COVID-19 deaths skyrocketed past the all-time monthly high at Tallahassee Memorial HealthCare in August with 77 fatalities reported.
The hospital’s previous monthly high for COVID-19 deaths was 43, set in January as access to vaccines was still ramping up and shots were reserved for people 65 and older. But the delta variant, which took off in July, has hit Florida with its worst COVID-19 surge yet and has been impacting younger populations.
Already in September, TMH has recorded 19 COVID-19 deaths, the latest coming Wednesday. The 18 deaths as reported through Tuesday put the hospital on pace to match August’s record.
COVID-19 deaths are only counted in individuals whose primary cause of death is determined to be COVID-19, said TMH Vice President Dr. Dean Watson, addressing confusion about the way deaths are reported. Previously, any person who died with COVID-19 was counted as a COVID-19 death.
“Unfortunately, what we’re seeing more of lately are unvaccinated, healthy individuals that are not doing well,” Watson told reporters Wednesday. “Many of these folks are not improving.”
The deaths last month included two children, one child between 5 and 12 and one child younger than 5.
Unvaccinated, healthy individuals are largely the ones dying. Unvaccinated individuals make up at least 97% of hospitalizations and also have longer hospital stays, reducing the hospital’s ability to care for others.
The few vaccinated people who have died have been individuals with multiple comorbidities.
However, recent trends bode well for the number of fatalities. Hospitalizations have been on the decline over the last few weeks, down from a peak of 140-150 patients last month.
While hospitalizations generally are on the decline, there has been a “continued trend and increase” in the number of pediatric hospitalizations that began even before school started.
A majority of cases in the pediatric ICU have been teenagers, none of whom are vaccinated despite being eligible, with acute COVID pneumonia. Typically, the affected children are obese. Dr. Tom Truman, a lead pediatric critical care physician at TMH, said the teenagers typically come around to the vaccine over the course of their hospital stay.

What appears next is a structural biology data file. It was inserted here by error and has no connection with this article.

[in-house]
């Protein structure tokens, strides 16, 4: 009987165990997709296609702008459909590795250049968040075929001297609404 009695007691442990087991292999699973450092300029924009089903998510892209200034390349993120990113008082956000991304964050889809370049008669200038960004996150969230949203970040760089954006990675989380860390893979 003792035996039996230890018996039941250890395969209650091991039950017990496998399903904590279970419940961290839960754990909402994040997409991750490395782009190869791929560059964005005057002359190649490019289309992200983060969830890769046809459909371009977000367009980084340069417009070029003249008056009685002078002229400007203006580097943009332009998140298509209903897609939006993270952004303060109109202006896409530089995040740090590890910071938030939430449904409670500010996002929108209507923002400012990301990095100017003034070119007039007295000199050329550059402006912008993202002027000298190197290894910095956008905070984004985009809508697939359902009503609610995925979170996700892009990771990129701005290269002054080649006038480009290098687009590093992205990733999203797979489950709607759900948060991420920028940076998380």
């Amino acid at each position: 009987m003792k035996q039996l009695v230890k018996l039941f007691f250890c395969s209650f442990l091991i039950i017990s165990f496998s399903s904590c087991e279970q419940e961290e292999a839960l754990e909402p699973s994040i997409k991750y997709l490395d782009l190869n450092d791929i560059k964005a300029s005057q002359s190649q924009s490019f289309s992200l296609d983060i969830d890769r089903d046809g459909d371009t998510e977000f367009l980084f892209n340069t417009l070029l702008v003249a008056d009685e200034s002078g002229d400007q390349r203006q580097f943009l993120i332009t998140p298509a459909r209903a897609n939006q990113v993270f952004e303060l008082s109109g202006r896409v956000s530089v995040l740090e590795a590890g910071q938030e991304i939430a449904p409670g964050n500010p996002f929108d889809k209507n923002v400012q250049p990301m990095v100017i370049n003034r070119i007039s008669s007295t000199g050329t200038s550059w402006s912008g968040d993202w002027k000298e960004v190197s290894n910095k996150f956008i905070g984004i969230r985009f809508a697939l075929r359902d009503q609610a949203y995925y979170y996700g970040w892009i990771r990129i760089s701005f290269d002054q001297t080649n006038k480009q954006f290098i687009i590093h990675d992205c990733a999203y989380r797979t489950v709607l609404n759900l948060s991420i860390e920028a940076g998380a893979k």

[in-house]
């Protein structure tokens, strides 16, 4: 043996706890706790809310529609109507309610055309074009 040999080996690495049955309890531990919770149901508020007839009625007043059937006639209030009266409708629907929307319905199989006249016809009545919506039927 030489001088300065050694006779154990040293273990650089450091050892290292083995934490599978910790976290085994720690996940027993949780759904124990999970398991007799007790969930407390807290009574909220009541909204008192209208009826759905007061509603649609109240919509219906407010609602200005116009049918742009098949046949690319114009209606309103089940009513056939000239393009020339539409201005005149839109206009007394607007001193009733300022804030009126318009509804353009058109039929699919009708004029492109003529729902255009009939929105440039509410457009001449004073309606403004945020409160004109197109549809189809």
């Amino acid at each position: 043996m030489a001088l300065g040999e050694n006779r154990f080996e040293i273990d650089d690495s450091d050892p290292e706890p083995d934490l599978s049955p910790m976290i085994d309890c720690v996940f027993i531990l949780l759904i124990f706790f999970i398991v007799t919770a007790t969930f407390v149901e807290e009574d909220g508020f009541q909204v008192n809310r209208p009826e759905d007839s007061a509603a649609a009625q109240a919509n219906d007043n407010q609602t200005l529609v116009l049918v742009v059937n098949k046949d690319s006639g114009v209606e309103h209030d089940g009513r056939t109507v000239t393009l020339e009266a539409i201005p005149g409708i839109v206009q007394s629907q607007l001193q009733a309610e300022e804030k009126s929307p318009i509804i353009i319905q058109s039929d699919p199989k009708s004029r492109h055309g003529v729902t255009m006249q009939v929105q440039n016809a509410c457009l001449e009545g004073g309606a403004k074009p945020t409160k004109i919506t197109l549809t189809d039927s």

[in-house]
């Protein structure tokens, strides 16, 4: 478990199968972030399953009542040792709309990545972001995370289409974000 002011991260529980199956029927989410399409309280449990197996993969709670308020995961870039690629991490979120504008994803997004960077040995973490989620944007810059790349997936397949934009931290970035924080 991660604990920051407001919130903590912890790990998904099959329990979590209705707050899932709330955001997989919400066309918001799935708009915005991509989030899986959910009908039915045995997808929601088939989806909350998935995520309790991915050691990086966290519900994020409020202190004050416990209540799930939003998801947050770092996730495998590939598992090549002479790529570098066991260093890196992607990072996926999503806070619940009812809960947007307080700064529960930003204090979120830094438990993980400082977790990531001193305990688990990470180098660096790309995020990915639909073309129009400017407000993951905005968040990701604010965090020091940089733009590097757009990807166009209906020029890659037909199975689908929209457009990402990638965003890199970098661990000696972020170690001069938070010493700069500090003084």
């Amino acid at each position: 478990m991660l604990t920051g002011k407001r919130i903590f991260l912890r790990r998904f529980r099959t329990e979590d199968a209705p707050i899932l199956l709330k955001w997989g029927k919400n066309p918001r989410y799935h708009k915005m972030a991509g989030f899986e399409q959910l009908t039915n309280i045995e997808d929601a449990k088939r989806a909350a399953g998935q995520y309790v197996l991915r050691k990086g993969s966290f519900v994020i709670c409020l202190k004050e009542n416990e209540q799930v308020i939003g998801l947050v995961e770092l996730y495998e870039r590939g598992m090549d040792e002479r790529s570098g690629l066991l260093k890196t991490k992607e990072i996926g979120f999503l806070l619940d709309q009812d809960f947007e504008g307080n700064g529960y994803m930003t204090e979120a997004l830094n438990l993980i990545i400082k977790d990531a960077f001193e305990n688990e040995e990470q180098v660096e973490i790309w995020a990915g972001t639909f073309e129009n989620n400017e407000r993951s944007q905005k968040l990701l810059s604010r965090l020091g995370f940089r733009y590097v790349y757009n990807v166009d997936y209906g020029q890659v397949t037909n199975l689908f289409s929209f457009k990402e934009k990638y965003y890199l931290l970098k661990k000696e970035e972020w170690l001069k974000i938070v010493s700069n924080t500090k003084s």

“They have been texting and calling their friends and family members, telling them, you don’t want any part of this, get the vaccine,” Truman said. “Their most common question is: ‘How soon can I get the vaccine when I get out of here?'”
Truman also played a role in Leon County School Board’s decision to implement and reinstate its mask mandate by advising Superintendent Rocky Hanna in favor of requiring everyone to wear masks. Anything the district can do to mitigate the virus’ spread is beneficial, he argued.
Watson said the biggest impact they see on people’s lungs is not the buildup of fluid, but the inflammation that follows an infection.
“It’s really like having a hardened glue or cement that you really can’t pass air across,” Watson said. “They’re struggling to get oxygenation. They feel like they’re suffocating and don’t have the ability to gain enough air to survive.”
The hospital has stopped using hydroxychloroquine to treat infections after outcome data showed it didn’t help patients recover. The hospital has not started treating people with ivermectin, an antiparasitic that some, largely through online disinformation, have touted as a treatment alternative for COVID-19.
A rising number of people circumvent the necessary doctors’ prescription to take ivermectin by purchasing the horse dewormer version of the drug, which can be dangerous for humans. Florida Poison Control received 37 calls for ivermectin exposure last month, half of the year’s cases until that point.
However, the hospital is watching whether health organizations endorse the human version drug.
“When they do, we’ll be right there with them,” Watson said. “We’re watching this on a daily basis. We’re not pooh-poohing anything. We’re not saying we’re not going to do anything, but we are saying we focus on evidence-based practices on a daily basis.”
The delta variant itself has been mutating in recent weeks to bypass people’s antibodies, he added.
“Delta variant has mutated over 16 times in the last 30 days. That’s unheard of,” Watson said. “This virus is a champion at trying to stay alive.”